“Don’t pick up a gun, pick up a camera”. They´re not my words – but those of documentary filmmaker Deeyah Khan, worthy winner of this year’s Rory Peck Trust Sony Impact award.
Deeyah is a truly amazing person. Drawing on her own personal life experiences, she tells stories that force us to think, analyse and change our behaviours. Her skill as a communicator lies in an ability to build and illustrate narratives that resonate with audiences around the world, throwing the spotlight onto often unsettling and disturbing issues. This is investigative journalism at its very best. And just as Deeyah’s work is exceptional, she is just one of many film-makers sharing the same integrity, vision and passion for change.
There have never been more opportunities for journalists and documentary makers like Deeyah to reach out to a worldwide audience. Technology is both an enabler and an amplifier, allowing us to capture and share images that tell the truth with unprecedented immediacy. In the 1950s and 60s, visionaries like Martin Luther King was supported through the power of visual media in his plight to change humanity. Back then the only platform to achieve this was television – a medium restricted at the time only to a privileged audience who could afford a TV set.
Now, of course, the picture is very different. There’s a dizzying choice of channels and digital platforms to share content captured with low-cost cameras and smartphones. Technology has transformed news from a monologue into a conversation. Inspired by what we see on TV, Twitter or YouTube, as individuals we now have the agency to frame our own responses and share them online. A clip attracting 100 million views can lead directly to intervention in a humanitarian crisis or even trigger government policy change. And in an era of fake news, of course, the unprecedented power of media means we need to curate values like honesty, transparency and integrity more carefully than ever.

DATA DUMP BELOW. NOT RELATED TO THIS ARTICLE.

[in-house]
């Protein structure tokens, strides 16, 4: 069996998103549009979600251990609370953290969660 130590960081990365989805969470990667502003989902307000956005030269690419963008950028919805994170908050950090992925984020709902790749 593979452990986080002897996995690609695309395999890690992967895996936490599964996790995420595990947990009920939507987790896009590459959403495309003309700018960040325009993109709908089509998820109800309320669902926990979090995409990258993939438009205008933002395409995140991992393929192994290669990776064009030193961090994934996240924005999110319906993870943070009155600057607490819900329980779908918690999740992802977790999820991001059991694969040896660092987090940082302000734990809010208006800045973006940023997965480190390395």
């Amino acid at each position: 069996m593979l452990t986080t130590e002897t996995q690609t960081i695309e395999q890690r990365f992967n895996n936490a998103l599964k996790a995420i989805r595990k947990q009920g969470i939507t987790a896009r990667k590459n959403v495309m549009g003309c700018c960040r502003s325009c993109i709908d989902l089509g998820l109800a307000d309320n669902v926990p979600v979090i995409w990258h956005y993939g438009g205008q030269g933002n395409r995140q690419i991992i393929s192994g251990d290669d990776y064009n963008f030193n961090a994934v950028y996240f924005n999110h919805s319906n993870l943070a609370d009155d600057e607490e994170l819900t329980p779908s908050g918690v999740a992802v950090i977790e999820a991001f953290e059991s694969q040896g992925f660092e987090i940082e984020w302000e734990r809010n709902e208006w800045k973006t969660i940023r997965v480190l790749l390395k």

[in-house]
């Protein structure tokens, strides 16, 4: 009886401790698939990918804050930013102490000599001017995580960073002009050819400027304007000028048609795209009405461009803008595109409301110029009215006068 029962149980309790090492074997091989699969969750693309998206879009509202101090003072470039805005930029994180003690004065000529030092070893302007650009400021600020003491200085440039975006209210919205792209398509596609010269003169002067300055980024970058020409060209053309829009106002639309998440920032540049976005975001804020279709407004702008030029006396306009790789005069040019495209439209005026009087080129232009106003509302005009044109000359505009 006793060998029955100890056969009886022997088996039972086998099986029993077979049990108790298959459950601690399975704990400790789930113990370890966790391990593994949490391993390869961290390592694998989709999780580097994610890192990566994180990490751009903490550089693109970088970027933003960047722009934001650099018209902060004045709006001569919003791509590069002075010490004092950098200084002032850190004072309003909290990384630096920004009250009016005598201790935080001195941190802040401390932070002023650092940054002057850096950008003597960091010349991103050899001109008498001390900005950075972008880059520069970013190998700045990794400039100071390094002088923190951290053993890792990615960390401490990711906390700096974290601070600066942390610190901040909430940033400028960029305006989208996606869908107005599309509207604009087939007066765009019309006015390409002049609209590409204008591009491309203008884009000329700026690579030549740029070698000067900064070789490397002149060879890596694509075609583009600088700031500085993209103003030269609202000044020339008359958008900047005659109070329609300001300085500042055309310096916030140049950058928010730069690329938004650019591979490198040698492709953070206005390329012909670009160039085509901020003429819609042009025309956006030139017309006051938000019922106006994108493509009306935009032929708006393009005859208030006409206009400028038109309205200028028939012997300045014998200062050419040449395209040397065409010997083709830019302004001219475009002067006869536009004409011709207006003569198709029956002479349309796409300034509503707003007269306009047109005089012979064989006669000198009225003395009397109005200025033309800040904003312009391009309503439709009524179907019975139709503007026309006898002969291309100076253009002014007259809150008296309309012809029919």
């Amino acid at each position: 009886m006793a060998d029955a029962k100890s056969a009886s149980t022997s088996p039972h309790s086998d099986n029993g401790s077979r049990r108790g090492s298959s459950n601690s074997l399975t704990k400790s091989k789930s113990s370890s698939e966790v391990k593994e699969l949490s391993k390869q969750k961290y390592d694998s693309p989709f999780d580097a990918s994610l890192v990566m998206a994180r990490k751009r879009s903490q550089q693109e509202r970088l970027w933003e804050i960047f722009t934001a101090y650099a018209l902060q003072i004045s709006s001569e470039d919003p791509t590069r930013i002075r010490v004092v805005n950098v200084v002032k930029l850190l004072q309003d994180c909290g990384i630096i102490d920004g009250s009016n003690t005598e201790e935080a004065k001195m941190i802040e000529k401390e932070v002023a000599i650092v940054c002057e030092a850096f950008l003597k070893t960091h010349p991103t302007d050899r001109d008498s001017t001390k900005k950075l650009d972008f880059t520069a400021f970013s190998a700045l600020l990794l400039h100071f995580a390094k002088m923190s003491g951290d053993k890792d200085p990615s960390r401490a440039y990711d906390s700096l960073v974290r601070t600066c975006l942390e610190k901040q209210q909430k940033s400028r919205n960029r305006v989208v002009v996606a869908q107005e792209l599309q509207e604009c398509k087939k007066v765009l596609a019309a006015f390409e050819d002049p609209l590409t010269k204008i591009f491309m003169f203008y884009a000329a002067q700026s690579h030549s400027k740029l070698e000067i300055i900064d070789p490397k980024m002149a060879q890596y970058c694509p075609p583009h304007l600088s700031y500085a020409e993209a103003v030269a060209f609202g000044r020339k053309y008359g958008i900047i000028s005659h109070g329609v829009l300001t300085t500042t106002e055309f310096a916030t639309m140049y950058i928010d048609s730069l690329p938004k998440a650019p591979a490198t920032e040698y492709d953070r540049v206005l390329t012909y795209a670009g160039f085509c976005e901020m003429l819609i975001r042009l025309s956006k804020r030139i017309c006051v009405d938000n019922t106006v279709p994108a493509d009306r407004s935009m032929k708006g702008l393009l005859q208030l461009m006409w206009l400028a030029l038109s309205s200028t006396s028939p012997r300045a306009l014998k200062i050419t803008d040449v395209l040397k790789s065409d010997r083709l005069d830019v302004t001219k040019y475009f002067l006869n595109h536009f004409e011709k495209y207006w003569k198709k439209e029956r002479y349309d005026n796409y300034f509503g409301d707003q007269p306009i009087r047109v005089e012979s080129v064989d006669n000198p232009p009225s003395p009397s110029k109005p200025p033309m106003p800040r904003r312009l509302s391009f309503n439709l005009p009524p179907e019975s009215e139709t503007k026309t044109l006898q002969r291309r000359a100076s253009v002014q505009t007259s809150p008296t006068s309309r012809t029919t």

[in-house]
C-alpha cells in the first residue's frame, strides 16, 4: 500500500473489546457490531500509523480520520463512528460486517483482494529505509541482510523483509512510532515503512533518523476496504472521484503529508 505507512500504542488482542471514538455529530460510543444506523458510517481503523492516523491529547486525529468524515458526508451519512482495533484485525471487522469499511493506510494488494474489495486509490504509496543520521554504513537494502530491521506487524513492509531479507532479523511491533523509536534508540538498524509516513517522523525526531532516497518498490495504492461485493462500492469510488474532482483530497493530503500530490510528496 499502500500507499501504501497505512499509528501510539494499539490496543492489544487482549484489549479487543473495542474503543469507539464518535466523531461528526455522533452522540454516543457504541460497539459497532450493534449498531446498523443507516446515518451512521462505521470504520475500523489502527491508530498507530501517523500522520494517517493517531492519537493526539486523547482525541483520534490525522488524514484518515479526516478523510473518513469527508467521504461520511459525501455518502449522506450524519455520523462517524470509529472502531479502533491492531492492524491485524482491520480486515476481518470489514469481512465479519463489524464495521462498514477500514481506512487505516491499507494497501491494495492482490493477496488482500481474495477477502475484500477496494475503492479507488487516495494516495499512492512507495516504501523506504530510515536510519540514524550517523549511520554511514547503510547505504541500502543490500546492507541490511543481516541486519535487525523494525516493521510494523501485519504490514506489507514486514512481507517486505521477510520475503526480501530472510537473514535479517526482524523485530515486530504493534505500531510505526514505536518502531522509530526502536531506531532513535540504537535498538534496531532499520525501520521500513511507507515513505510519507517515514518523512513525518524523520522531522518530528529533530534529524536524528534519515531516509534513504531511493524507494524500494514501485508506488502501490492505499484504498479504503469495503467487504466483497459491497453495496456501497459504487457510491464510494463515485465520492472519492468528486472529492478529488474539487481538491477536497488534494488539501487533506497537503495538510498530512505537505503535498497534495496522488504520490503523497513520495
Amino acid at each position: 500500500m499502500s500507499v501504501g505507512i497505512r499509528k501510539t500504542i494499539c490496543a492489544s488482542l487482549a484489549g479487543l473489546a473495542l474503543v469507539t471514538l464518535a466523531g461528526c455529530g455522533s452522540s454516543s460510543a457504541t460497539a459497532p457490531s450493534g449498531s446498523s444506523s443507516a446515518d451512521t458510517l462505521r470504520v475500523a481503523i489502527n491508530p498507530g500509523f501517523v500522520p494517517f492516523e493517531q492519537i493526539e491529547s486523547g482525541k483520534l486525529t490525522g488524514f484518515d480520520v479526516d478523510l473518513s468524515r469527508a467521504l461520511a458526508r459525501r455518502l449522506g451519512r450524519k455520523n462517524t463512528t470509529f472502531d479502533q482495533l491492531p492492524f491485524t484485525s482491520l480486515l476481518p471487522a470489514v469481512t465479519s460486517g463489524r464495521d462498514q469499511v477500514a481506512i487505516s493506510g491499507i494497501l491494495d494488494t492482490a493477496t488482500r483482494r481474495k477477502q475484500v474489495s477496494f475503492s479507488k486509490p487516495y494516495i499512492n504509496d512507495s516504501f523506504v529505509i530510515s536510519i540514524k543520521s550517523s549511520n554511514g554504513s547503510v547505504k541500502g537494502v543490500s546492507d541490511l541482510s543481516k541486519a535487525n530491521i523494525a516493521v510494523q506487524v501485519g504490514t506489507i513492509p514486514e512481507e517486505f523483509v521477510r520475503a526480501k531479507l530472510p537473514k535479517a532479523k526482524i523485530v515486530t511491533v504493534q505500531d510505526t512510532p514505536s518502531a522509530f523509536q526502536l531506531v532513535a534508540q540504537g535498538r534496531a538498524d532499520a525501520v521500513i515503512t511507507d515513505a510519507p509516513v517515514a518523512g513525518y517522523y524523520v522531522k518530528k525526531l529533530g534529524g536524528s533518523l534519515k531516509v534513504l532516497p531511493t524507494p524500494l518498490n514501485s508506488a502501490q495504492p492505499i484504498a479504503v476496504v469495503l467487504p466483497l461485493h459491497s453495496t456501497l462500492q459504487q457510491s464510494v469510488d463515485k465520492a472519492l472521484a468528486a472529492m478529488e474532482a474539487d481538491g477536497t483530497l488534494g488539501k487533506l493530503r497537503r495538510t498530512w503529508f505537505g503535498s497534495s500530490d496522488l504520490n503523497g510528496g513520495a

Working at Sony Professional, I’ve got a lot of reasons to be proud of our support for the work of journalists and film-makers around the world. I’m particularly proud of my own company’s involvement with BBC Media Action, the international development charity that harnesses the power of media to help reduce poverty, improve health and improve response to humanitarian crises.
And I’m equally proud of Sony’s ongoing support for charities like the Rory Peck Trust – an association now in its 20th year – that celebrates the courage of individuals to tell stories that not everybody wants to hear, yet should not be ignored.
There are many good reasons to thank the immensely brave and talented media professionals who are changing the world with cameras rather than guns. We should all be inspired by film-makers like Deeyah and thousands of others who are committed to exposing the truth – and making our world a better, safer, kinder, healthier place to live in.